Analytics Fintech Startups Guest Posts

Does Budgeting Actually Help People Save Money? This Experiment With a Huge Fintech Company Suggests … Not.

Does Budgeting Actually Help People Save Money? This Experiment With a Huge Fintech Company Suggests ... Not.
This article has been co-authored by Lindsay Juarez, Director

Budgeting — tracking expenses and planning how much to spend in specific categories — is often heralded as invaluable. But is it? 

To test whether budgeting actually helps people save money or reach financial goals, we partnered with a large fintech partner to run a behavioral science experiment.

Top Fintech Insights: Buy Now, Pay Later Trends Can Hurt Your Financial Health

The experiment

We randomized just over 9,000 people into three conditions. To eliminate selection bias, we showed all users the same first screen, prompting them to “Take control of your budget”:

Users that clicked through were randomized into one of three conditions:

Informational Control: This group saw a sum of their weekly spending, by category:

Does budgeting actually help people save money?_image 1One-Number Budgeting: This group set a budget for the week:

Does budgeting actually help people save money?_image 2Category Budgeting: This group set an overall number and sub-categories:

Does budgeting actually help people save money?_image 3We then tracked how budgeting affected spending.

The results 

People in the experimental groups looked at their budgets more than those in the control (from once a month to once every 3 weeks).

But did that help them stick to them?

In a word, no. 

We found no statistically significant difference in spending across conditions

That’s right — there was no significant difference (positive or negative). Plus, budgeters were overly optimistic. They made budgets 25% lower than their regular spending, then continued spending exactly as they had. 

This begs the question: If budgeting doesn’t help people meet financial goals, what does? What can fintech companies and others do to help people save money and meet goals?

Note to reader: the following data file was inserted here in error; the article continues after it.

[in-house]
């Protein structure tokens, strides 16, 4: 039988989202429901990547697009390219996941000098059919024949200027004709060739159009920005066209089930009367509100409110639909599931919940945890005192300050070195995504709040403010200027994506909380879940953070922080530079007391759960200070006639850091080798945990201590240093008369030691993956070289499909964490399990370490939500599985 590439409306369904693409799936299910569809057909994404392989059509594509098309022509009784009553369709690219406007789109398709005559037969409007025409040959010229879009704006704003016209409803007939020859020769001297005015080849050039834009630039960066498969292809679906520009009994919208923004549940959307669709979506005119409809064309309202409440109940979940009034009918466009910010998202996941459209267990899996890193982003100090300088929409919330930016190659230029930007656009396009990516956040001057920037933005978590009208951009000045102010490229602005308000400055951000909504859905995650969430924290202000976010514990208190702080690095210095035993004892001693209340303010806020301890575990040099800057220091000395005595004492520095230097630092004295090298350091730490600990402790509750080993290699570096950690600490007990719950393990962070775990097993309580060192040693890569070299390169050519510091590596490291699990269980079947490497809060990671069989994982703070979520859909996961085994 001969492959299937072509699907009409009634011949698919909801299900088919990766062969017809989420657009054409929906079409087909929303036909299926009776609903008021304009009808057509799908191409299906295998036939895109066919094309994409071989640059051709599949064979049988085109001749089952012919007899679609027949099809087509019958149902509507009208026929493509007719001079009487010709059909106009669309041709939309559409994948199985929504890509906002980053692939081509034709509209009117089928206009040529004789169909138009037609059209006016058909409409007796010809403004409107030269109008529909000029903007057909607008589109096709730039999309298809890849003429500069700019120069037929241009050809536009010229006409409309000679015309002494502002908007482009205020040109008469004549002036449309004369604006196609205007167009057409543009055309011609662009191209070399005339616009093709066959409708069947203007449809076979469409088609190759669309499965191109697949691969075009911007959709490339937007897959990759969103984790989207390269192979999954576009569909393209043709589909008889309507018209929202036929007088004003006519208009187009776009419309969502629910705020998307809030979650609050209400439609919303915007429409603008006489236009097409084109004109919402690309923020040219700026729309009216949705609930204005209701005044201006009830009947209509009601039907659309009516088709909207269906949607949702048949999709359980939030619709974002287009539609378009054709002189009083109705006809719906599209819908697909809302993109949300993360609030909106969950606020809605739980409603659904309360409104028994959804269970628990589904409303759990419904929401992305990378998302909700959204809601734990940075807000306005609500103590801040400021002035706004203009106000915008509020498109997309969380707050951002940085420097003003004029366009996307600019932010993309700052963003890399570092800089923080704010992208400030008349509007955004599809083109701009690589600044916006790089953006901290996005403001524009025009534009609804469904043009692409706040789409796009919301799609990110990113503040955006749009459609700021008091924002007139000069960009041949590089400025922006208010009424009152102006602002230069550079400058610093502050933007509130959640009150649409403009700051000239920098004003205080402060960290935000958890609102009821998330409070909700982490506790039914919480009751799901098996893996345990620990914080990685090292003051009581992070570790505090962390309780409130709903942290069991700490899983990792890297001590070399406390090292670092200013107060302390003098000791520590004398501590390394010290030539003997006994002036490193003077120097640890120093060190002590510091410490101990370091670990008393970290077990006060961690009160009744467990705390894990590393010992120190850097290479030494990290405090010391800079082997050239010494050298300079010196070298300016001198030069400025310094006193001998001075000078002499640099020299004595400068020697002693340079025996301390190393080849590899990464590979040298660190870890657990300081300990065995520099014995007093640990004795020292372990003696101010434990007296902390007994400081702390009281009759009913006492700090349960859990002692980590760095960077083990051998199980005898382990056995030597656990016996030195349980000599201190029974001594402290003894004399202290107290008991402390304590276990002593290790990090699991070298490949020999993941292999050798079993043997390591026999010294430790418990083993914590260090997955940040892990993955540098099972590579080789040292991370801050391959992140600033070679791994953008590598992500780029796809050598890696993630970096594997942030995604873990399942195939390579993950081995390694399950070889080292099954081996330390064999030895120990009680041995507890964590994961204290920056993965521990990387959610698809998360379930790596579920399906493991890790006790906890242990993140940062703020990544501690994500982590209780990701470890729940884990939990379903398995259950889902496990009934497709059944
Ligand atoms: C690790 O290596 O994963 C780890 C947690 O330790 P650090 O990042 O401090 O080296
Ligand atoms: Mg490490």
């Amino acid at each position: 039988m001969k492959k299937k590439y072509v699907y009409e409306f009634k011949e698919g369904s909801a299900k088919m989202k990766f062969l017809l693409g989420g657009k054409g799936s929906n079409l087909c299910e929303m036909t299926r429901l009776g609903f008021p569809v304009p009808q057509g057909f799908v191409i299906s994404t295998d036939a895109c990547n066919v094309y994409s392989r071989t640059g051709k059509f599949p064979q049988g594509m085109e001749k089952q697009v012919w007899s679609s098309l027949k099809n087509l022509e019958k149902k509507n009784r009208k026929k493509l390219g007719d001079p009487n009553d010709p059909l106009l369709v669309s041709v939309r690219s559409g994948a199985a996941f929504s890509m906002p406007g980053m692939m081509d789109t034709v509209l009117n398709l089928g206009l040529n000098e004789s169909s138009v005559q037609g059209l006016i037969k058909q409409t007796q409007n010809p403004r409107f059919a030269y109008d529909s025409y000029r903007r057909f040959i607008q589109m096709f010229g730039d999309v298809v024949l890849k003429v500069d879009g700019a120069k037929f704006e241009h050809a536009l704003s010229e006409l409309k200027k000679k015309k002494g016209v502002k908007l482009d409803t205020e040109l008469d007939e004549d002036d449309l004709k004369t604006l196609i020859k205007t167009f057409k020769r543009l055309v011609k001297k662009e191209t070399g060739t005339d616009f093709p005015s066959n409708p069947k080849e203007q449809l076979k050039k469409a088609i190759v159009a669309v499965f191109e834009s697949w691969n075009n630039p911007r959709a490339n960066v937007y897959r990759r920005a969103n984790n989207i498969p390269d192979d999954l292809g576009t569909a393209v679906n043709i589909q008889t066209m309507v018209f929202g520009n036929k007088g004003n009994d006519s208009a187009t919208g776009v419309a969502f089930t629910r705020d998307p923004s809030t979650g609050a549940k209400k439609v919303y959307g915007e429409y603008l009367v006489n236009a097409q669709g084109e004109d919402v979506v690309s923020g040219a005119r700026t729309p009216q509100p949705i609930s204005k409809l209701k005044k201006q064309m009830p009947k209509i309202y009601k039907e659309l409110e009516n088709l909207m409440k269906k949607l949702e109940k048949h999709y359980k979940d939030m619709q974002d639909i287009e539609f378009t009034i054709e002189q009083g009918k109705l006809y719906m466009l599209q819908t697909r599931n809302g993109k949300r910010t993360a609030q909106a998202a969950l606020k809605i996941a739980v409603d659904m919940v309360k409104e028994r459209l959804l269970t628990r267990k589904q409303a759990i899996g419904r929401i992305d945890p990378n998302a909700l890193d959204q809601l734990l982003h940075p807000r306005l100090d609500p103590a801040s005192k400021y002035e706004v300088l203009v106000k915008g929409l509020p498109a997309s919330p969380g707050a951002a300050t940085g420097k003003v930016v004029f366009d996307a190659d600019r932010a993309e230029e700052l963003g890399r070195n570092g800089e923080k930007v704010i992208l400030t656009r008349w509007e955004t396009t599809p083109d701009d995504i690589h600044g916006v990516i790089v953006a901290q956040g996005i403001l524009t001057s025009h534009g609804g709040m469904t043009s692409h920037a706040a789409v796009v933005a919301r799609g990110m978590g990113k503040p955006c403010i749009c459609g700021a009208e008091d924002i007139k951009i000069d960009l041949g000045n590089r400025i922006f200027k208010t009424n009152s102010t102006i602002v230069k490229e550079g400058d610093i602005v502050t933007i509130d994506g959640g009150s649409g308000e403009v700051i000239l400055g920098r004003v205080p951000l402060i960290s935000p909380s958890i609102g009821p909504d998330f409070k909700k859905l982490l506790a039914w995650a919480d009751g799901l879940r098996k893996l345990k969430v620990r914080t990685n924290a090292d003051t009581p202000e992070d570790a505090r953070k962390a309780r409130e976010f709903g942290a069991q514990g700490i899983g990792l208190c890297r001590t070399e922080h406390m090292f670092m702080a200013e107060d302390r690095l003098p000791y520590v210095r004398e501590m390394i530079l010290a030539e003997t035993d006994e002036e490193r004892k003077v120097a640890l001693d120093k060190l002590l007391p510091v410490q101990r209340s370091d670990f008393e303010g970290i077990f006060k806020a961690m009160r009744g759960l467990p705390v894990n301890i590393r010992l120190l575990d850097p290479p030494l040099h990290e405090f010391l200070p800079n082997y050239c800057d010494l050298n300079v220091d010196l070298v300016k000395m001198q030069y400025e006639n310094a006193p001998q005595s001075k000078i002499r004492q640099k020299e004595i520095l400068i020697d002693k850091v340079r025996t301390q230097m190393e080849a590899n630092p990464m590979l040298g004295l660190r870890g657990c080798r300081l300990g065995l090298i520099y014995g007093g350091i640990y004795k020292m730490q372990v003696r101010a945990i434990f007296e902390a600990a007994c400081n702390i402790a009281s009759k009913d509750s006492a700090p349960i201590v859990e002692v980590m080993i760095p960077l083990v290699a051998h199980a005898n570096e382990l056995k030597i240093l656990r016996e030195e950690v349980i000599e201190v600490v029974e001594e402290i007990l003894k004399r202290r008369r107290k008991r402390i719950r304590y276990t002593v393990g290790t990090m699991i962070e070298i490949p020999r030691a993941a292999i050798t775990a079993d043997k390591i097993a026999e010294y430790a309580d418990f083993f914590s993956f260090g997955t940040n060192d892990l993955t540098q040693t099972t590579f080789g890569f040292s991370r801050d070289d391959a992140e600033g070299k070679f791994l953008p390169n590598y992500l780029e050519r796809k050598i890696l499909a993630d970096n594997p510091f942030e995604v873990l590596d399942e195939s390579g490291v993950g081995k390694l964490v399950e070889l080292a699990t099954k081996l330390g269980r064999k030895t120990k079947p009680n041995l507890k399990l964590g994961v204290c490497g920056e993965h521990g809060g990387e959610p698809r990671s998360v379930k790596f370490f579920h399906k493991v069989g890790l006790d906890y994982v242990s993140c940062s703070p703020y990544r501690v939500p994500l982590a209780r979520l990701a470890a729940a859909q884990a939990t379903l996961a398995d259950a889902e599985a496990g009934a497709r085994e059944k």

What to do instead

First, we suggest testing the impact of simple rules of thumb. One study showed that teaching rules of thumb to small business owners improved their accounting, bookkeeping, and even revenue relative to a standard accounting course (Drexler, Fischer, & Schoar, 2014). Our research suggests that applying the “number of times per week” heuristic (e.g., “I’ll only dine out once this week”) could be promising. 

Read Fintech News: ZebPay Appoints Geetika Mehta As CHRO As It Plans To Grows The Team By 2x

Second, harness the power of community, support, and feedback. People assigned to create and track savings goals in peer groups contributed 3.7 times more to new savings accounts than those receiving a high-interest rate (Kast, Meier, & Pomeranz, 2014). Capitalizing on social ties and feedback, like having people share savings goals or celebrate paying off debt with friends and family, keeps people motivated. 

Third, help people establish direct deposits from paychecks into savings accounts from which they infrequently spend. We already know retirement savings increase through defaults and automatic deposits; this behavioral approach should be replicated to increase short-term savings, too. 

Our experiment clearly demonstrates that budgeting doesn’t always change spending habits. Instead, we recommend that fintech companies and financial experts innovate with and test other approaches to improve people’s financial health

[To share your insights with us, please write to]

Related posts

How the Payment Industry Can Best Support Their Customers (And the Market)

Brad Paterson

What’s Coming With Europe’s “Historic” Crypto Regulations?

Luciano Nonnis